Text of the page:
Friday, June 29, 2007

B.K. Spanitics

Last night after punching out I got in a conversation about religion with one of the guys who works in the kitchen.
  • Just a shout-out really quick, people who work in the kitchens of restaraunts are outstandingly hard workers-I'm sure that doesn't apply to every single person who has ever had a cooking job, but the staff at Flo's busts their butts each and every night and I appreciate that.
    Anyhow he was taking out the trash when I was getting out of the building and he started up a conversation. We have a habit of poking fun at eachother and other people in spanish, cussing and trying to figure out new ways to get the dishes done faster. He told me that as Christians we should be setting an example for other people and that we shouldn't use "malas palabras," and then he started to hold me accountable as an older person (I think he's 19) saying that I have an even greater duty to be an upstanding Christian of morals and decency and should consider my actions in front of even him. I responded by shoddily quoting Timothy 4:12, pertaining to his role as a young person to continue setting an example even though he doesn't have the, what, credibility(?) that older people have. We went back and forth about the responsibility of being a Christian and the relevance of being an example through ones actions in terms of stereotypical conservative behavior (Abstaining from alcohol) versus stereotypical liberal behavior (Radical love for others and dispreservation of one's self).
    I told him that I believe it is our responsibility as Christians to reconcile everyone to God, not for the sake of winning souls to Christ but to establish a relationship to the Father through our own love. I asked him how we should do that and he responded by saying that we must first establish a friendship with that person so that they will take a vested interest in what we have to say; we must construct a sincere friendship that will create conversation. We then started to talk about the hypothetical male friend (because this model gets a little complicated if we incorporate a female) who wanted to go out for a drink and whether or not we would continue building that friendship in a liberal sense by earnestly going with him or removing ourselves in the conservative fashion by being a model of Christian excellence. He told me that he would go with the friend for the sake of establishing that friendship, that commonality for something greater down the road. He quoted Paul who said that he became weak for the weak and strong for the strong and told me that he could do no better.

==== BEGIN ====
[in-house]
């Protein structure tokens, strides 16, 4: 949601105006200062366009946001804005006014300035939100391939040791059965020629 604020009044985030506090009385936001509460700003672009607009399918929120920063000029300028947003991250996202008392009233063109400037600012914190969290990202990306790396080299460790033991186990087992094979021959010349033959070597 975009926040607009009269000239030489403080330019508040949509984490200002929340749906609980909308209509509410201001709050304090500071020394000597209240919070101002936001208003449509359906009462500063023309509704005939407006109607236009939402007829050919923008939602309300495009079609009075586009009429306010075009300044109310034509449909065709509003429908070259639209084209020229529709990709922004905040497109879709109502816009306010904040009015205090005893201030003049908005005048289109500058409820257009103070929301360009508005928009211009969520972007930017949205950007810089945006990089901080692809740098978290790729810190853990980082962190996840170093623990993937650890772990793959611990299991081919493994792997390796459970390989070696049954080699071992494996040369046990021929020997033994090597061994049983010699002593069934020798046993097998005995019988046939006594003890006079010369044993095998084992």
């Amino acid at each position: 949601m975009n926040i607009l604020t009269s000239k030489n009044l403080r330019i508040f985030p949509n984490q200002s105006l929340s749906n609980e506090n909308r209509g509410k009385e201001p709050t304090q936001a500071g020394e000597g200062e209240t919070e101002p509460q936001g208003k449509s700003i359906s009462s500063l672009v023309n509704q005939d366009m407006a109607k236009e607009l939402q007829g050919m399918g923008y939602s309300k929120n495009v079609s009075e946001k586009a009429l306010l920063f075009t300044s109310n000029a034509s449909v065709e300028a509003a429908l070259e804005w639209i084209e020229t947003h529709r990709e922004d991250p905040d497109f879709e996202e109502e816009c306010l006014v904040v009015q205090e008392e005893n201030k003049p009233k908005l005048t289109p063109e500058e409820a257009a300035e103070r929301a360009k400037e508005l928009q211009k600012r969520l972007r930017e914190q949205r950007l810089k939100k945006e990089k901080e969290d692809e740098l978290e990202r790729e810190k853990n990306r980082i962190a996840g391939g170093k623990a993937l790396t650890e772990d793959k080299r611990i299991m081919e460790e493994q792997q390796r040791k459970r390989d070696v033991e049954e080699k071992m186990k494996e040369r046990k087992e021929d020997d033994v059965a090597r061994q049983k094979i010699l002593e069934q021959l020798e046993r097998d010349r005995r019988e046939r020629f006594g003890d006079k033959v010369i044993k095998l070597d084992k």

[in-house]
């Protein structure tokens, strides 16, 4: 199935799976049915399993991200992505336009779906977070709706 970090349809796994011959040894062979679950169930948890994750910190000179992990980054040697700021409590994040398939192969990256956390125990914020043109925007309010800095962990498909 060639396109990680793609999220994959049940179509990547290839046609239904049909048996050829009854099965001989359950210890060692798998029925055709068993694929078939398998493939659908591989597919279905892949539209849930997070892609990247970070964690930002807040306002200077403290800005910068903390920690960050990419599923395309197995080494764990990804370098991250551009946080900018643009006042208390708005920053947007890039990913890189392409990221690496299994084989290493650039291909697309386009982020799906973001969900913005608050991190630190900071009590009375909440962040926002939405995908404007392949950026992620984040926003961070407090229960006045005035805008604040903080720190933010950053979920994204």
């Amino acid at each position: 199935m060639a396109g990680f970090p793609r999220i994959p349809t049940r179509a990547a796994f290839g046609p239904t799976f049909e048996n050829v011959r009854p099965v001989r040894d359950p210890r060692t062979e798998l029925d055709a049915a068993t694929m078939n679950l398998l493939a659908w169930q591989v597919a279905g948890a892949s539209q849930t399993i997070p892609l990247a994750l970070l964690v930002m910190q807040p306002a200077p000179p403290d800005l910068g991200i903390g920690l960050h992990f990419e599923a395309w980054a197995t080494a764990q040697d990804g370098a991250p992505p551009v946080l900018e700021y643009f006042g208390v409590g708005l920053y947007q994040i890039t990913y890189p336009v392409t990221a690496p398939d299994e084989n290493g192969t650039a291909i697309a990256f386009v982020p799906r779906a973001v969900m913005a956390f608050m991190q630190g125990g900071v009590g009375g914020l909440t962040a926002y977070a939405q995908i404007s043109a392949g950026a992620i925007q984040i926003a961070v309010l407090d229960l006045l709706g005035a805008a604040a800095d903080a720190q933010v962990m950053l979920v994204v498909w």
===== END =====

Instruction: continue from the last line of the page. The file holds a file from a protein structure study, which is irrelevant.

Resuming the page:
This was big for me considering the fact that the majority of my kitchen staff does not seem to enjoy alcohol a great deal. When offered drinks by Debbie after one particularly strenuous night the majority of them opted for virgin pinapple slushies. My friend at one point earlier on in the job became frustrated with me because I bought a case of beer for some of the head chefs for all their hard work, he said that I was leading them to vice and corruption. You know when I think about it, a gift of beer may not have been the best idea when I didn't even know the people that well. My friend said to me that it would have been better to become something of friends with him first and then consider having a drink with them rather than just shoving alcohol in their faces.

    All of this, ladies and gentlemen, happened in very broken spanish...but none the less did happen across the language boundry with passion, concern, and even a high-five at the end.